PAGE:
The announcement of the cut in banks’ reserve requirements made a general reference to economic restructuring. The move does not seem so large when you put it up against the specifics announced today: 15 percent across the coal and steel industries, or 1.8 million workers, which I believe qualifies as the largest single layoff announcement in history. Coal and steel are closely connected in China because so much of coal production feeds into steel production. The Reuters report at The Guardian:
This announcement was unexpected because coal and steel are far from the heart of the overcapacity in China’s industrial economy. The excess capacity in construction, for example, is surely greater than 3 million workers. Nevertheless, it all ties together. Cuts in construction, industrial equipment, or any of a dozen other industries would necessitate cuts in steel, which in turn requires cuts in coal. Reducing capacity in coal and steel might as well come first.
The nature of the adjustments points to past imbalances in the economy as the central government pursued glamour over substance in economic development. In solar panels, for example, central government policy supported solar manufacturing strictly for export, even though domestic need for solar capacity was and remains greater than that of the countries factories were trying to export to. Surely China’s economy could be more balanced if practical and domestic needs were not so subservient to marquee export categories.
The drastic cuts in steel point to quality issues. China for the past half century has been known for cheap steel — low prices, but also the lowest quality of any steel producer in the world. Product quality scandals in a wide range of categories have made it a challenge for China to keep exporting.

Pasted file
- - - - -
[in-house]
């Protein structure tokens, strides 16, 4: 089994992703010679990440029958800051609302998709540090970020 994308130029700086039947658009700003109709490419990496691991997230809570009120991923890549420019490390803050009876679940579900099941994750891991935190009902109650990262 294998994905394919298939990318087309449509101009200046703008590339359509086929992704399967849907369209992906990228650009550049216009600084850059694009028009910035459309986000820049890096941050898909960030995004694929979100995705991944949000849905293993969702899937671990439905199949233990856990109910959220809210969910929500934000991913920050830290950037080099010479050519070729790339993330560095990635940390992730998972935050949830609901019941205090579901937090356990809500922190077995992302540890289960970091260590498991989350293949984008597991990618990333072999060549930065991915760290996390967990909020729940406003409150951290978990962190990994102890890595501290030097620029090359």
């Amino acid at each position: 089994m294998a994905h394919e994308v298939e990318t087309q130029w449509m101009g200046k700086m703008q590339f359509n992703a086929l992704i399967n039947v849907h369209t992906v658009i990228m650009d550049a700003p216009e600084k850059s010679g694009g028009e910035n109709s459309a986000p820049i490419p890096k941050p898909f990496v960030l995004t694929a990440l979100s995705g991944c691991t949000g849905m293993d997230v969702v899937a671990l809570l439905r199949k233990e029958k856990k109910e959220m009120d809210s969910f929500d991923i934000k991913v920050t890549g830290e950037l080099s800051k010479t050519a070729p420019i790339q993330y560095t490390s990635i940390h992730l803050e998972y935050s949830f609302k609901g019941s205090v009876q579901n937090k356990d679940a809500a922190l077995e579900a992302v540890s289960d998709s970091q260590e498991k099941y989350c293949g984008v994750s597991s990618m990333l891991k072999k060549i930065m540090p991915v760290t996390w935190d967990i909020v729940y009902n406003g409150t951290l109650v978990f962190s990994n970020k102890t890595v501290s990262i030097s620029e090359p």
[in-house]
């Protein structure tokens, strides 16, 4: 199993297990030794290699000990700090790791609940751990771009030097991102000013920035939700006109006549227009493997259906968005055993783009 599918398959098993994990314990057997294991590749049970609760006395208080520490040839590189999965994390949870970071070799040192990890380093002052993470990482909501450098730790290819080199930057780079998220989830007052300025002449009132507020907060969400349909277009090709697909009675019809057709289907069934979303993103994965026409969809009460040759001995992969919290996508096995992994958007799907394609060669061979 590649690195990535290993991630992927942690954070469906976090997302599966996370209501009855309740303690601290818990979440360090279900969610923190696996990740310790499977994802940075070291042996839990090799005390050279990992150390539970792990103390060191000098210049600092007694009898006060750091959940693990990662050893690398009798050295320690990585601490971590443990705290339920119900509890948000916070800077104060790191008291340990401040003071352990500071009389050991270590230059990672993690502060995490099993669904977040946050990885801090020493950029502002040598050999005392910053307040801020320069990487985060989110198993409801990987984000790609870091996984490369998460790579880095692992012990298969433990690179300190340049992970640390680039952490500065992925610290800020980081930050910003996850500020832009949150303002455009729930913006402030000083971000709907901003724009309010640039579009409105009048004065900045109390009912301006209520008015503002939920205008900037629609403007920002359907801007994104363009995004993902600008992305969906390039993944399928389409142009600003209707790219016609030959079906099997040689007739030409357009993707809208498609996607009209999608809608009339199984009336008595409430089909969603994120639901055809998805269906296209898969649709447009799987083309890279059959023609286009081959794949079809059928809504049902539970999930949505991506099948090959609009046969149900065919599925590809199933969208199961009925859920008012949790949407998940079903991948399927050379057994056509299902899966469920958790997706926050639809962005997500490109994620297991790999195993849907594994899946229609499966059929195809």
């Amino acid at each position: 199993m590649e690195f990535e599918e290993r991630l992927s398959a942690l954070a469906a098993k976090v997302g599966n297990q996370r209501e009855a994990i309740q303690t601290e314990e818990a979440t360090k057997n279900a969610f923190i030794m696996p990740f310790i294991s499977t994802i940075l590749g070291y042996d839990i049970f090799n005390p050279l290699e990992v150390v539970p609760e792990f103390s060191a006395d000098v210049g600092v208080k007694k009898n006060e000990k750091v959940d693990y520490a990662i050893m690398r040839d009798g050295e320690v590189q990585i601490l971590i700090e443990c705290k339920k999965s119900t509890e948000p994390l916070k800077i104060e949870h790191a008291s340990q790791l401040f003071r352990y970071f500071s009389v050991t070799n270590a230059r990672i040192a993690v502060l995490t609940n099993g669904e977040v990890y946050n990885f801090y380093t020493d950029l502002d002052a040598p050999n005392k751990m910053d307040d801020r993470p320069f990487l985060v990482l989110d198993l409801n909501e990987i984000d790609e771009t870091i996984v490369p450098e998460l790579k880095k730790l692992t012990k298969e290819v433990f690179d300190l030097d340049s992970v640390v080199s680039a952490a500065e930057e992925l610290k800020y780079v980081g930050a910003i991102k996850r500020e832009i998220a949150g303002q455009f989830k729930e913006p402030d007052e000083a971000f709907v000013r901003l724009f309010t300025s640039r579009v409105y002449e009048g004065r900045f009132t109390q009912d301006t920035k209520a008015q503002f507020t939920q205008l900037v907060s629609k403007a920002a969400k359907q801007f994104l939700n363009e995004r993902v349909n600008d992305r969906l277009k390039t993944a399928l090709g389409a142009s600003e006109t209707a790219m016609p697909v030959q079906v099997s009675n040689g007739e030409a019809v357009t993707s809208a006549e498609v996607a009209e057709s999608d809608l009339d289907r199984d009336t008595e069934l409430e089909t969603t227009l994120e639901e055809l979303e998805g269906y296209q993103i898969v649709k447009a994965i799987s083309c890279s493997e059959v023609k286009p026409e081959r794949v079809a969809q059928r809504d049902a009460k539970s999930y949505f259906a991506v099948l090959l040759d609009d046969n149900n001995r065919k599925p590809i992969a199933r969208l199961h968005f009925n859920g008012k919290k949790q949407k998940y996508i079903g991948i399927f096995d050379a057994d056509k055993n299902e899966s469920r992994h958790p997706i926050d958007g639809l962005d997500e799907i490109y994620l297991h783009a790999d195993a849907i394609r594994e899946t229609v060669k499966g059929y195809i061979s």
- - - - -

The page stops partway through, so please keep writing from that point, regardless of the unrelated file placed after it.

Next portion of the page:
One of the latest scandals involved laminate flooring which U.S. retailer Lumber Liquidators had custom-manufactured in China. Tests shows illegal levels of industrial solvents in the products. Chemical levels were so high that the Centers for Disease Control (CDC) estimated the cancer risk of a person living with the tainted flooring to be not much less than 1 in 100, and other less serious diseases were far more likely. Lumber Liquidators could go bankrupt because of the scandal, and it has responded by banning all Chinese-made laminate products from its stores. This story at USA Today:
This is just the latest example of how an entrenched indifference to quality can make it difficult to maintain a market position. In a world that is becoming more product-conscious, China will have to make that adjustment as well. Other U.S. retailers pulled similar products, and at least a generation will have to pass by before Chinese-made laminate flooring can get a second chance at the U.S. market.
For these and other reasons, the 1.8 million job cuts announced today for the coal and steel industries are just the tip of the iceberg, and it is hard to imagine that the industrial restructuring can get very far before more monetary easing is forthcoming.